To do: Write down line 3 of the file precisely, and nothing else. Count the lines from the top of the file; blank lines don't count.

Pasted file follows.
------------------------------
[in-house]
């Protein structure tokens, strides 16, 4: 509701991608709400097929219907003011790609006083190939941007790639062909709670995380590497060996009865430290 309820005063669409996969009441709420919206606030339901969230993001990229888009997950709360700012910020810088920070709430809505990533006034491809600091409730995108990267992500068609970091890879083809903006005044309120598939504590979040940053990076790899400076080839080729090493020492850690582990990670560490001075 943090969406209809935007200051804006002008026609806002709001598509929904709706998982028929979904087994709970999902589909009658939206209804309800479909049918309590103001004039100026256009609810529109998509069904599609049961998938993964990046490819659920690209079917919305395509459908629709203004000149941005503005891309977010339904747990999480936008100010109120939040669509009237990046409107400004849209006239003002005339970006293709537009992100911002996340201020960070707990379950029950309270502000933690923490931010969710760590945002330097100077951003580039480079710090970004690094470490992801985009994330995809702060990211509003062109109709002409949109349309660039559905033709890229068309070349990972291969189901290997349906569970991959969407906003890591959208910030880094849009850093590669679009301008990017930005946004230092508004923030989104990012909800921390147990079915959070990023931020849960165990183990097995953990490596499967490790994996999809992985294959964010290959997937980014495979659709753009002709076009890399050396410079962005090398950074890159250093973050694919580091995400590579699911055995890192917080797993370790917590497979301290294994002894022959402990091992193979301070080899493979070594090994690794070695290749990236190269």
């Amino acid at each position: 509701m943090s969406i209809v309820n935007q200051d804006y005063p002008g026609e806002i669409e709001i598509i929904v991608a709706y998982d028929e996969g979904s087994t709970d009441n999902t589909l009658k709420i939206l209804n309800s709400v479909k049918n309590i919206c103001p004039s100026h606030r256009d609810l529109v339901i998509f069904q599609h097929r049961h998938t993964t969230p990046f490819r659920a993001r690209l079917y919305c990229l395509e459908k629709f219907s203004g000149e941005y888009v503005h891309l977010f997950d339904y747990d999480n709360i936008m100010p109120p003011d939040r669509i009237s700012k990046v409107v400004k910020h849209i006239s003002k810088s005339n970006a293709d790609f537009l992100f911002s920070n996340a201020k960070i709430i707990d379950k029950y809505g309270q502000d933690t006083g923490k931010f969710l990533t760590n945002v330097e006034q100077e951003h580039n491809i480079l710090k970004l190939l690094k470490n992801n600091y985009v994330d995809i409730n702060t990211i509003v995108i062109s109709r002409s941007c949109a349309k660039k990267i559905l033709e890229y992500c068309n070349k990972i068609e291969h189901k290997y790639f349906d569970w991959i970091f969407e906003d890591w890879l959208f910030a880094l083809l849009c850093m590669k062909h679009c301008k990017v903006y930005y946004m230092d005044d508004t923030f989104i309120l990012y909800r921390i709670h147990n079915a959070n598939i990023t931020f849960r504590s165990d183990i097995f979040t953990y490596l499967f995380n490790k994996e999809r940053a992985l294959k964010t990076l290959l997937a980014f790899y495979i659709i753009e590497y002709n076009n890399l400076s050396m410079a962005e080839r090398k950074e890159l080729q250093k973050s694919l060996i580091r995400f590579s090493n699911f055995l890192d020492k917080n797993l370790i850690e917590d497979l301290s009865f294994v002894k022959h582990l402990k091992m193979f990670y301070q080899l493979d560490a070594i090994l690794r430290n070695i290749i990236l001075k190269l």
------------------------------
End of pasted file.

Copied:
């Amino acid at each position: 509701m943090s969406i209809v309820n935007q200051d804006y005063p002008g026609e806002i669409e709001i598509i929904v991608a709706y998982d028929e996969g979904s087994t709970d009441n999902t589909l009658k709420i939206l209804n309800s709400v479909k049918n309590i919206c103001p004039s100026h606030r256009d609810l529109v339901i998509f069904q599609h097929r049961h998938t993964t969230p990046f490819r659920a993001r690209l079917y919305c990229l395509e459908k629709f219907s203004g000149e941005y888009v503005h891309l977010f997950d339904y747990d999480n709360i936008m100010p109120p003011d939040r669509i009237s700012k990046v409107v400004k910020h849209i006239s003002k810088s005339n970006a293709d790609f537009l992100f911002s920070n996340a201020k960070i709430i707990d379950k029950y809505g309270q502000d933690t006083g923490k931010f969710l990533t760590n945002v330097e006034q100077e951003h580039n491809i480079l710090k970004l190939l690094k470490n992801n600091y985009v994330d995809i409730n702060t990211i509003v995108i062109s109709r002409s941007c949109a349309k660039k990267i559905l033709e890229y992500c068309n070349k990972i068609e291969h189901k290997y790639f349906d569970w991959i970091f969407e906003d890591w890879l959208f910030a880094l083809l849009c850093m590669k062909h679009c301008k990017v903006y930005y946004m230092d005044d508004t923030f989104i309120l990012y909800r921390i709670h147990n079915a959070n598939i990023t931020f849960r504590s165990d183990i097995f979040t953990y490596l499967f995380n490790k994996e999809r940053a992985l294959k964010t990076l290959l997937a980014f790899y495979i659709i753009e590497y002709n076009n890399l400076s050396m410079a962005e080839r090398k950074e890159l080729q250093k973050s694919l060996i580091r995400f590579s090493n699911f055995l890192d020492k917080n797993l370790i850690e917590d497979l301290s009865f294994v002894k022959h582990l402990k091992m193979f990670y301070q080899l493979d560490a070594i090994l690794r430290n070695i290749i990236l001075k190269l």